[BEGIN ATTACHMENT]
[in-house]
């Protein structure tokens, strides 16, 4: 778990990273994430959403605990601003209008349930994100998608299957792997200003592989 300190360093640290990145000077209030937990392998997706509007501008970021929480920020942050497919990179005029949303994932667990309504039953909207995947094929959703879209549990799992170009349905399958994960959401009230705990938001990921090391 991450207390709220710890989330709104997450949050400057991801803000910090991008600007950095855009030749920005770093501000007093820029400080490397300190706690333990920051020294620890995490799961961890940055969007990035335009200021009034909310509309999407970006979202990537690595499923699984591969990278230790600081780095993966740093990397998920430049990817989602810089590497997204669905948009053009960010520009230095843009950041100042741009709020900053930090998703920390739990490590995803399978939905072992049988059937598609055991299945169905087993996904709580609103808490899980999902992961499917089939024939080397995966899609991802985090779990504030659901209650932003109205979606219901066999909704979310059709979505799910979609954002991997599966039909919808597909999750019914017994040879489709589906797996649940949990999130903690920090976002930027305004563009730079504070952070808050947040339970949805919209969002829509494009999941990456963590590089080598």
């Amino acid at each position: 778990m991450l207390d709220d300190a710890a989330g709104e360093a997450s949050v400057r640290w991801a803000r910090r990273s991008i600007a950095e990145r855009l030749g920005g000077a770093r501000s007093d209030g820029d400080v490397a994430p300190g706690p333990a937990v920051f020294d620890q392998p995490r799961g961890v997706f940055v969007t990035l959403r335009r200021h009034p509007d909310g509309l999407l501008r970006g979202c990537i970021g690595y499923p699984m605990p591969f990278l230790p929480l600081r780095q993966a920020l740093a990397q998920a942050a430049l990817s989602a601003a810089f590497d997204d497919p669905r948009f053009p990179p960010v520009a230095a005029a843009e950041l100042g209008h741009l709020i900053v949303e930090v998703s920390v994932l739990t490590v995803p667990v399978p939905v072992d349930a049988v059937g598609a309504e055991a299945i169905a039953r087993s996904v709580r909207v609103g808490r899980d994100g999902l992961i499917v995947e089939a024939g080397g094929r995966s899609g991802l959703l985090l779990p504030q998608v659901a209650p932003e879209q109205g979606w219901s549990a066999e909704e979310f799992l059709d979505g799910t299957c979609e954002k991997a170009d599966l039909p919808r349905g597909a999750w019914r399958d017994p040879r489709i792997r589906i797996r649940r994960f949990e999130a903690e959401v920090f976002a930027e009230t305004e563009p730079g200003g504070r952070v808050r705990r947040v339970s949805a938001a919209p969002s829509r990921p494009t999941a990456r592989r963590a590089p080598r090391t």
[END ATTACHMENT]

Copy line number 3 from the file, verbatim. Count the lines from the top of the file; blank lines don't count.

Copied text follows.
């Amino acid at each position: 778990m991450l207390d709220d300190a710890a989330g709104e360093a997450s949050v400057r640290w991801a803000r910090r990273s991008i600007a950095e990145r855009l030749g920005g000077a770093r501000s007093d209030g820029d400080v490397a994430p300190g706690p333990a937990v920051f020294d620890q392998p995490r799961g961890v997706f940055v969007t990035l959403r335009r200021h009034p509007d909310g509309l999407l501008r970006g979202c990537i970021g690595y499923p699984m605990p591969f990278l230790p929480l600081r780095q993966a920020l740093a990397q998920a942050a430049l990817s989602a601003a810089f590497d997204d497919p669905r948009f053009p990179p960010v520009a230095a005029a843009e950041l100042g209008h741009l709020i900053v949303e930090v998703s920390v994932l739990t490590v995803p667990v399978p939905v072992d349930a049988v059937g598609a309504e055991a299945i169905a039953r087993s996904v709580r909207v609103g808490r899980d994100g999902l992961i499917v995947e089939a024939g080397g094929r995966s899609g991802l959703l985090l779990p504030q998608v659901a209650p932003e879209q109205g979606w219901s549990a066999e909704e979310f799992l059709d979505g799910t299957c979609e954002k991997a170009d599966l039909p919808r349905g597909a999750w019914r399958d017994p040879r489709i792997r589906i797996r649940r994960f949990e999130a903690e959401v920090f976002a930027e009230t305004e563009p730079g200003g504070r952070v808050r705990r947040v339970s949805a938001a919209p969002s829509r990921p494009t999941a990456r592989r963590a590089p080598r090391t």